Health Insurance with Medical Care: The British Experience

Health Insurance with Medical Care: The British Experience

Health Insurance with Medical Care: The British Experience

Health Insurance with Medical Care: The British Experience

Excerpt

When in 1911 I laid before the British Parliament my proposals for a scheme of National Health Insurance, they encountered a stern and growing volume of bitter opposition which surprised me by its intensity. Concessions and modifications, some of them unfortunate, had to be made to placate this interest and that, and even then it was a matter of the utmost difficulty to pilot the measure successfully to the Statute Book. Probably it would be true to say that a referendum of the whole country, taken at that time, would have shown only a minority of the people in favour of the new system.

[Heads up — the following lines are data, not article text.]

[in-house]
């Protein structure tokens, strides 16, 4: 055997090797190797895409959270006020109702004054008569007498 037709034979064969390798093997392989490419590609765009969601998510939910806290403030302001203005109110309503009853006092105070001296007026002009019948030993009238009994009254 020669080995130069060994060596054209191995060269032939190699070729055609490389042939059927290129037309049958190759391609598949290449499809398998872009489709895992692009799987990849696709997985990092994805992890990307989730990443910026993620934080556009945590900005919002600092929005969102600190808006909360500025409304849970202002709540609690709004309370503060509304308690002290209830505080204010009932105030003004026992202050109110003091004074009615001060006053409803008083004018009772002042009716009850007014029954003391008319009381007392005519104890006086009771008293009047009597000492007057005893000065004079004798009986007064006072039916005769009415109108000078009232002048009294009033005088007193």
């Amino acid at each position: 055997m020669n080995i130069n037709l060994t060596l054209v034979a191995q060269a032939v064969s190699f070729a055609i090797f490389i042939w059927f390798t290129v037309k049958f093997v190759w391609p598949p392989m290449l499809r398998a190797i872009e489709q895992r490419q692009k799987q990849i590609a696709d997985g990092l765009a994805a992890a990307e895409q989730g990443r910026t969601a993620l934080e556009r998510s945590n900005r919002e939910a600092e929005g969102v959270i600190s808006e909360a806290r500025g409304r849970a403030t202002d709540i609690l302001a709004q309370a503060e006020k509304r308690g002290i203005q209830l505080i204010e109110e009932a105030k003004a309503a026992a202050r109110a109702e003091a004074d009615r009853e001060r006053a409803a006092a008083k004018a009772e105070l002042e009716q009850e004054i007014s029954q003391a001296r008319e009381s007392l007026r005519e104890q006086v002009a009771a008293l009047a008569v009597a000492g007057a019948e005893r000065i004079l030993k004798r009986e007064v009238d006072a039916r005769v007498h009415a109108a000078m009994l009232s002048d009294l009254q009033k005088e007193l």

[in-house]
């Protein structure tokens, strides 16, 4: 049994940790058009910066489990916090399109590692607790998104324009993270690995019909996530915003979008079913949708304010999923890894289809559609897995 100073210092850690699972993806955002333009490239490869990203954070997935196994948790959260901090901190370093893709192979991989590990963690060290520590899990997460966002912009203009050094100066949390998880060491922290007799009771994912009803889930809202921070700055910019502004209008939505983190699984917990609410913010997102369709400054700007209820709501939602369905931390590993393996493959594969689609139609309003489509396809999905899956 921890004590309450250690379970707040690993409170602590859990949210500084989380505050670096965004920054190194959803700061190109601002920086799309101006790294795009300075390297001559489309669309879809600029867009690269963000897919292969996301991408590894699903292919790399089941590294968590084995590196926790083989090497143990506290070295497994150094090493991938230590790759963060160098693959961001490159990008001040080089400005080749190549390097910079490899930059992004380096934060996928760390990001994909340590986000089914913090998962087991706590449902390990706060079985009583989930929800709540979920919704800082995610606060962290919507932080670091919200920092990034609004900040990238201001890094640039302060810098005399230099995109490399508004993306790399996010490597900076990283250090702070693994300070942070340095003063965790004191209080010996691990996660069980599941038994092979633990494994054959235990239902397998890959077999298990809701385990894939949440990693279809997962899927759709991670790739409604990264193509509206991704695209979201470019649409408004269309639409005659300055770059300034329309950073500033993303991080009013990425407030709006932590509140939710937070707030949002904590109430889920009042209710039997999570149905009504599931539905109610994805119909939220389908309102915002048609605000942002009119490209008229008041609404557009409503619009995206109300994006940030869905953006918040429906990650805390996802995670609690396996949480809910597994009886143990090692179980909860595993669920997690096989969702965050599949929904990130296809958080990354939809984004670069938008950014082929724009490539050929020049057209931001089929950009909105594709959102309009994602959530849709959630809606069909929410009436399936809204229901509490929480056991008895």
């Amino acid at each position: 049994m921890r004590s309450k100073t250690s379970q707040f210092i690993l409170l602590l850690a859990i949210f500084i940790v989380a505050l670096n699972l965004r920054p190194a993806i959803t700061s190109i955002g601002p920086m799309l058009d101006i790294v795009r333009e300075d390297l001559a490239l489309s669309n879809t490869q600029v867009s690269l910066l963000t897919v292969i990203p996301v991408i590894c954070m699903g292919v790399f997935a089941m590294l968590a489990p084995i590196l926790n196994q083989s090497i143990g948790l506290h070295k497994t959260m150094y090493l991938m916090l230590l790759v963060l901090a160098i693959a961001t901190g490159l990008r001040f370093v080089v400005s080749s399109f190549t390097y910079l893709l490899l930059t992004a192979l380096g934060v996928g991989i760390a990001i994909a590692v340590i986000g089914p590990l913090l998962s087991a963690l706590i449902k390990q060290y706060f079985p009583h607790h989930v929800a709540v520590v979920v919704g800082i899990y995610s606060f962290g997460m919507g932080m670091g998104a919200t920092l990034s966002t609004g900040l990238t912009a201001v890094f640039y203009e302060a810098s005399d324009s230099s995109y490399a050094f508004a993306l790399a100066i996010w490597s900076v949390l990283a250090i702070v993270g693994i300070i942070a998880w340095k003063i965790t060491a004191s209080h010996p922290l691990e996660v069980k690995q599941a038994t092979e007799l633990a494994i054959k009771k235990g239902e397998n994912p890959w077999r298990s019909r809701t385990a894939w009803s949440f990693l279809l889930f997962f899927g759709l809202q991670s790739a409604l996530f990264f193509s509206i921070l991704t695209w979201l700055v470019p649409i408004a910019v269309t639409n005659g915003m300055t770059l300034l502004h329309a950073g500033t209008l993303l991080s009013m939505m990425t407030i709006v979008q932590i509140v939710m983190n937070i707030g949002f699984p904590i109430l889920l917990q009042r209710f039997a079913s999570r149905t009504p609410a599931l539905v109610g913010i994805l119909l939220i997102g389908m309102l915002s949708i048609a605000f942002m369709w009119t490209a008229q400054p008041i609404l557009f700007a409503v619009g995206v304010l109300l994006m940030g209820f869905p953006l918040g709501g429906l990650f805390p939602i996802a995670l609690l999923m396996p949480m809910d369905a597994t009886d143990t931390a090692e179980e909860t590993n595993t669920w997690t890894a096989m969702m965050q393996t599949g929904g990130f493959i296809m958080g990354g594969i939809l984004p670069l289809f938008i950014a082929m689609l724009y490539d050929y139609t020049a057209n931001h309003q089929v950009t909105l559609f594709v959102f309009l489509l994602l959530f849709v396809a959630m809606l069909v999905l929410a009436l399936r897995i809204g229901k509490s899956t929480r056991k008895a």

In the quarter of a century which has elapsed since it became law, this once-abused scheme has become one of the most popular elements in our administrative system. The nation would as soon think of abandoning it as it would of abolishing the Post Office. The medical profession, which at the outset viewed it with unconcealed distaste, now finds it a highly satisfactory source of an income considerably in excess of that which they formerly secured from the section of the public which it covers. The insured classes enjoy by means of it a degree of medical attention previously unknown, as well as a measure of financial security in sickness to which they were once strangers. It has become the keystone of our social structure for the maintenance and improvement of the nation's health, and round it have clustered a host of ancillary schemes for extending and supplementing the services it renders.

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